If I posted it right, that link should be for the controller. The display module is here: http://www.blueskyenergyinc.com/prod.../ipn_proremote

I bought my stuff from solarblvd.com
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Old 02-10-2013, 07:48 AM   #10
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Thanks for your replies everyone!
And thanks RPAspey for bringing up the size thing!! I've been pouring over the volts, amp, charge controller options I haven't really looked at the size of these panels. I had a general idea, but... I hope that I would have looked into that before I hit the order now button. I would have been quite disappointed when a big honk'en 24v panel showed up on my door step. And HEAVY!
And thanks Rod for bringing me back in line with what I really need to do. Drink beer in the mountains! Oh.. and charge a couple batteries during 7 - 10 day outings with no hook ups, a couple times a year.
I think I will go with the 12v panel and a controller that will allow me to expand as necessary.
I hadn't planned on mounting the panel/s on the TT right off the bat. Maybe just make a stand to basically prop them up by the hitch, like I've seen a couple times. Has anyone done this with decent results?
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Old 02-10-2013, 08:56 AM   #11
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the, there was one poster who made an awesome setup for the front of his rig. panels could turn & tilt. I just can't find the original post.
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Old 02-10-2013, 09:03 AM   #12
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I found a pix of that setup, but my apologizes to the original poster as he deserves the credit. What a great idea.

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again, not my idea. Hopefully the person who made this will chime in.
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Old 02-10-2013, 10:08 AM   #13
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That was my original plan, too. On a pole, with a side of pole or top of pole mount. He probably gets great charging results. Better than roof mounted panels.

I was concerned with transporting and moving and damaging the panels, and again, longer setup and breakdown (Which already seems to take way longer than it should). And of course, 100 new holes in a brand new under-warranty roof...

I ended up with cheap and easy Z brackets and panels flat mounted to the roof. Again, I guess simplicity and ease of use were my priorities. And mine are always on, always plugged in, and always charging. I have an extension cord that I made to keep my truck plugged into the trailer (its always had a problem with running down the battery because it sits for weeks and months at a time.) Also, when I take off to go riding, or hiking, its one less thing I worry about walking off...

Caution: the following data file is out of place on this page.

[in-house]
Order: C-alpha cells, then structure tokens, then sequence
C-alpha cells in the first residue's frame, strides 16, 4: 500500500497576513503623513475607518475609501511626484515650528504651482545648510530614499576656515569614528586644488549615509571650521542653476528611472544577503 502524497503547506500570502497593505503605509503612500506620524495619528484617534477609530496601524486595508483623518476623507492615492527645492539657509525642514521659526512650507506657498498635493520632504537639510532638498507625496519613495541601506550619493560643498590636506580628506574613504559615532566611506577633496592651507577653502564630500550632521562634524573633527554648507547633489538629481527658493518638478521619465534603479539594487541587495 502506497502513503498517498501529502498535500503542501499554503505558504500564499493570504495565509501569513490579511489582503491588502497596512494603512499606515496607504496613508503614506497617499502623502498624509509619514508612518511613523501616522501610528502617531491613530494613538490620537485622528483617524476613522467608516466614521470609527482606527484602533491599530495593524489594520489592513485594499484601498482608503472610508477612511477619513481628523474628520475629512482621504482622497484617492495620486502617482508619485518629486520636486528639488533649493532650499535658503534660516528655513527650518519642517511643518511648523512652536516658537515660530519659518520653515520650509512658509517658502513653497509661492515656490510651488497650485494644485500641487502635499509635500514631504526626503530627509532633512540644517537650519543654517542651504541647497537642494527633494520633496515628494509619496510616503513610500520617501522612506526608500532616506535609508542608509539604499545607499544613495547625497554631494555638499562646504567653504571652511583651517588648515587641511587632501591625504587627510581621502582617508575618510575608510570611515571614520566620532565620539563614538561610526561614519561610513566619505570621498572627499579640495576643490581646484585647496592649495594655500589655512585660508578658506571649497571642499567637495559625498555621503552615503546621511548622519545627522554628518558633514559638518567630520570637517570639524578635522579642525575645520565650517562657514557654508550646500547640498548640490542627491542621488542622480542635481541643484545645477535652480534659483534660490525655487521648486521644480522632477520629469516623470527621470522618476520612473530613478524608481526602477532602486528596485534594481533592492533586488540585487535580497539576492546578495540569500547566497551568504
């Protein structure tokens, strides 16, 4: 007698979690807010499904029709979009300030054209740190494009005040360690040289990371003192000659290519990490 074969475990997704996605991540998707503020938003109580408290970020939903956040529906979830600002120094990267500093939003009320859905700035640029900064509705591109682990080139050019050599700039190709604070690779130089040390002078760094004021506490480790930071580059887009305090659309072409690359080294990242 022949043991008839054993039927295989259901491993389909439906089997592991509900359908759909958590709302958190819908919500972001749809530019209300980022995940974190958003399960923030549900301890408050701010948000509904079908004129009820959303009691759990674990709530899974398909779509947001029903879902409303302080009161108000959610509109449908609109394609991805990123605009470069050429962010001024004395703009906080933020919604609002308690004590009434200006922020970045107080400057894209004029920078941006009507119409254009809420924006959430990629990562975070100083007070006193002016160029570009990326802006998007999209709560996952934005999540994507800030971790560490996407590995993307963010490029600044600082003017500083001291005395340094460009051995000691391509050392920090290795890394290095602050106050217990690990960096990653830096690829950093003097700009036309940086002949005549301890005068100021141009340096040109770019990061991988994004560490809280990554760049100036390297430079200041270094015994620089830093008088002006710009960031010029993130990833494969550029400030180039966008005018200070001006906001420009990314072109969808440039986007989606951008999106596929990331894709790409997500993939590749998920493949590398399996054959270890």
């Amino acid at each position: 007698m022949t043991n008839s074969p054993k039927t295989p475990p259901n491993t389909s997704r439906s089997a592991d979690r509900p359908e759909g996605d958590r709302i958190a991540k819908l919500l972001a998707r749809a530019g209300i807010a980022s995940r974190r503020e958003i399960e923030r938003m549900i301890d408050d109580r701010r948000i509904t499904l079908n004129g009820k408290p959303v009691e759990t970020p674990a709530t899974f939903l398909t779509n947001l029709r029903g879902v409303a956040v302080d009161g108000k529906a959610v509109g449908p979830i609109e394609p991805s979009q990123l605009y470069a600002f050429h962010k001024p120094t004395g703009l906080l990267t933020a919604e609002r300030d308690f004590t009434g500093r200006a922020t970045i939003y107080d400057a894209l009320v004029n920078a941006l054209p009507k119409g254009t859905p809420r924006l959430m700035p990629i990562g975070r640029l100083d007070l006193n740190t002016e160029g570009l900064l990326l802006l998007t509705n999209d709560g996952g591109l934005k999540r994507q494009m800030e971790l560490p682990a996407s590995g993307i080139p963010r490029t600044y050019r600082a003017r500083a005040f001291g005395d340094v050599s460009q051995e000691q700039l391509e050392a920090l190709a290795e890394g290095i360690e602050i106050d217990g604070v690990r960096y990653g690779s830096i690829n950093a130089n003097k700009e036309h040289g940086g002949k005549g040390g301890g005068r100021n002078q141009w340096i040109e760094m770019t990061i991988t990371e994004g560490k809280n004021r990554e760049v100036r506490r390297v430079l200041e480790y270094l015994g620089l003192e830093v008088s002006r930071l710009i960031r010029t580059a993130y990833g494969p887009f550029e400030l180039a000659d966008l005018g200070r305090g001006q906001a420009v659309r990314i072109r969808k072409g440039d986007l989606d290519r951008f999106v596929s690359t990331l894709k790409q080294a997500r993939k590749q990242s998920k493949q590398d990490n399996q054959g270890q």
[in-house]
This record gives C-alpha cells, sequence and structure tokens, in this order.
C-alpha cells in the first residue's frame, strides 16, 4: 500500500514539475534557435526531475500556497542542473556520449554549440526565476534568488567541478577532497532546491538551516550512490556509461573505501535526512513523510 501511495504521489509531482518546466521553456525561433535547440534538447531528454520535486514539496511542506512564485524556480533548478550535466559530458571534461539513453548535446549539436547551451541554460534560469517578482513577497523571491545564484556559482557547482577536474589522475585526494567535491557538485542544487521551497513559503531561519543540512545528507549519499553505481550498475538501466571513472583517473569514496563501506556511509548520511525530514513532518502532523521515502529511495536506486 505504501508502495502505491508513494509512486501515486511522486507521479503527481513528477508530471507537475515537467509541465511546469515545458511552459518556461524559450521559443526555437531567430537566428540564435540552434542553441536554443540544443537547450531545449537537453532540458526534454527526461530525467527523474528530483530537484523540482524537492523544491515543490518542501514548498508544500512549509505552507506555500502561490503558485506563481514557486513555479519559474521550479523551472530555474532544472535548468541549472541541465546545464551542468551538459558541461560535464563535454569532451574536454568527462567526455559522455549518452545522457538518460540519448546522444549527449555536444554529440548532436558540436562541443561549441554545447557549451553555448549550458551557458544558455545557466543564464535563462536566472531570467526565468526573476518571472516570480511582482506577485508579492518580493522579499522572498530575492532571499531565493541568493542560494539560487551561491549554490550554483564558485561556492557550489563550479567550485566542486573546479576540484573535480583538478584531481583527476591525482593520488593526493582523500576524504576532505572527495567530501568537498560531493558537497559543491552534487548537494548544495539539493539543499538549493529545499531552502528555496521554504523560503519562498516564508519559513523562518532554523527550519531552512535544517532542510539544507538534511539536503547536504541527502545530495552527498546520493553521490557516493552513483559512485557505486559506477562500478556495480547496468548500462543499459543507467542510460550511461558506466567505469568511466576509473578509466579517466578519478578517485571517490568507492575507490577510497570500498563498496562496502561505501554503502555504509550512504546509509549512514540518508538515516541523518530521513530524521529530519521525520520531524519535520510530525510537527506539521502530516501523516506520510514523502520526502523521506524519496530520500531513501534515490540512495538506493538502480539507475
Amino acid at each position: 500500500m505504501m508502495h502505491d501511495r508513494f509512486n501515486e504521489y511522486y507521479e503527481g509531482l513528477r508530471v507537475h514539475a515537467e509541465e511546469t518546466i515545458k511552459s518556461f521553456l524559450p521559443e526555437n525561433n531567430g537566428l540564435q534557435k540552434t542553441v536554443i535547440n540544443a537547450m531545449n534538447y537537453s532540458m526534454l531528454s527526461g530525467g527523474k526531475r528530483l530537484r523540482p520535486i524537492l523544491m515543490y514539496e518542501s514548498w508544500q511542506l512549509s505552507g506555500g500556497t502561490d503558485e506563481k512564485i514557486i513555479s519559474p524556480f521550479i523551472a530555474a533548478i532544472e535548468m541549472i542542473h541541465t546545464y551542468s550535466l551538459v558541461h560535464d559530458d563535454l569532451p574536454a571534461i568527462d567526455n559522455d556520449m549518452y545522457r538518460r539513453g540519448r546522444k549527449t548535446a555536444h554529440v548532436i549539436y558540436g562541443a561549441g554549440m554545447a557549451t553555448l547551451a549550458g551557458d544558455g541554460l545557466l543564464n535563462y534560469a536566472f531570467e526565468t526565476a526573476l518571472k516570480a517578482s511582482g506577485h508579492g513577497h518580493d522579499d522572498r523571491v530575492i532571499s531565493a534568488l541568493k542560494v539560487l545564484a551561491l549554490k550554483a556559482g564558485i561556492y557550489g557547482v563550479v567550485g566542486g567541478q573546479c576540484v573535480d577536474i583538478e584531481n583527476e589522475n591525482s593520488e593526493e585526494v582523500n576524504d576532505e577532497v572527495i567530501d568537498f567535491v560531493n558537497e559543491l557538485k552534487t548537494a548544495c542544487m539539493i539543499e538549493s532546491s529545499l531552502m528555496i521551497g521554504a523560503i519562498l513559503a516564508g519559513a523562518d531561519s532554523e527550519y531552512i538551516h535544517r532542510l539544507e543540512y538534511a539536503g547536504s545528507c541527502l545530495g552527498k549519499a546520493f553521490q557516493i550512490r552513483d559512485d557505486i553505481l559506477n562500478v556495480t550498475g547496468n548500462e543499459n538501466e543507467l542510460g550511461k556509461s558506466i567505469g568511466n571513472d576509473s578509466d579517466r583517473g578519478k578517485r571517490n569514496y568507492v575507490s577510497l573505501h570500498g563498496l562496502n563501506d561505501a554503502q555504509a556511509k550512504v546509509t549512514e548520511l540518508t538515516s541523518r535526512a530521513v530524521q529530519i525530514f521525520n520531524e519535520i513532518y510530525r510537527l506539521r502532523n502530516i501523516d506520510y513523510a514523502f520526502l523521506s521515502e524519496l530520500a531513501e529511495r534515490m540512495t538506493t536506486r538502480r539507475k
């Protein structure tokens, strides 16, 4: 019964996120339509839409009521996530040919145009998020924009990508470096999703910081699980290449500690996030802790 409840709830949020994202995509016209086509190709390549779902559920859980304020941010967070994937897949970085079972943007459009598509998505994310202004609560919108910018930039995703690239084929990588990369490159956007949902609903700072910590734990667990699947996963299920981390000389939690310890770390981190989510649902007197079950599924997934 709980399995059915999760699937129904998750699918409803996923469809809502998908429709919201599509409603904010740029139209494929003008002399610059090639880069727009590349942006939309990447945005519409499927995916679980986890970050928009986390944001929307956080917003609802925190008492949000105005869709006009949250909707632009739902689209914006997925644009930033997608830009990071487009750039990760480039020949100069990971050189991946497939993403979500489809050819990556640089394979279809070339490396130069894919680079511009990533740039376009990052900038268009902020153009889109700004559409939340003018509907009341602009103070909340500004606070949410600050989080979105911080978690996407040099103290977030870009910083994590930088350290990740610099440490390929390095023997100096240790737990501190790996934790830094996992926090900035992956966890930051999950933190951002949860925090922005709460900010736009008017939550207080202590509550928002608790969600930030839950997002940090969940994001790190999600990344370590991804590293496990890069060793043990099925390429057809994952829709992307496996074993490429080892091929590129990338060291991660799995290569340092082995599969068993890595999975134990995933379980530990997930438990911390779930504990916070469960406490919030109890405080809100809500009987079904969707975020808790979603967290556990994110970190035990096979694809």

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Old 02-11-2013, 08:07 AM   #14
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Thanks for the pic. That's kind of what I was thinking. I wish I could see the pivot area in a little more detail.
I had the same thoughts rattling around in my brain. Holes in roof, hauling and set up, panels walking off, etc. I have a feeling that after a couple times I'll be mounting them on the roof. I'm still a little leery about the permanent wiring. The portable wiring seem like it would be a no brainer.

Now back to equipment selection.
I've been looking at this 130w rv kit on unlimited-solar.com for about $350. The problem is, if I decide to add another panel I've already out grown the 10amp controller. Correct?
I may call and see if they will substitute a 20 - 30 amp controller.
I will probably pay more for a kit, but for my first venture into solar it might be best.

Thanks again for your advise guys!
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Old 02-11-2013, 02:00 PM   #15
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130watt is good for minimal draw on batteries such as lights and normal parasitic draws & maybe the inverter for an hour or so while watching a LED tv. depends. with solar, more is better. Remember that shade, clouds, and hot weather will lower their output. Also, two panels means your boondocking trip won't be over if one breaks.

Also note that if you intend to upgrade batteries, that you will need a minimal charge current based on the AHr rating of the batteries. You can get that value will come from the battery Mfg website.

BTW, 2 x 140Watt 12V panels are about $365 at solarblvd.com.
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Old 02-11-2013, 04:11 PM   #16
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130watt is good for minimal draw on batteries such as lights and normal parasitic draws & maybe the inverter for an hour or so while watching a LED tv. depends. with solar, more is better. Remember that shade, clouds, and hot weather will lower their output. Also, two panels means your boondocking trip won't be over if one breaks.

Also note that if you intend to upgrade batteries, that you will need a minimal charge current based on the AHr rating of the batteries. You can get that value will come from the battery Mfg website.

BTW, 2 x 140Watt 12V panels are about $365 at solarblvd.com.
Those look a lot like the DMSOLAR panels I and many others have bought. Link below. Pretty good shipping and they are $320 for a pair of them. Shipped to the house they are around $400.

http://www.amazon.com/145w-Polycryst.../dp/B007VPQP5Q
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Old 02-11-2013, 04:26 PM   #17
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yeh, they are spec the same. and cheaper too!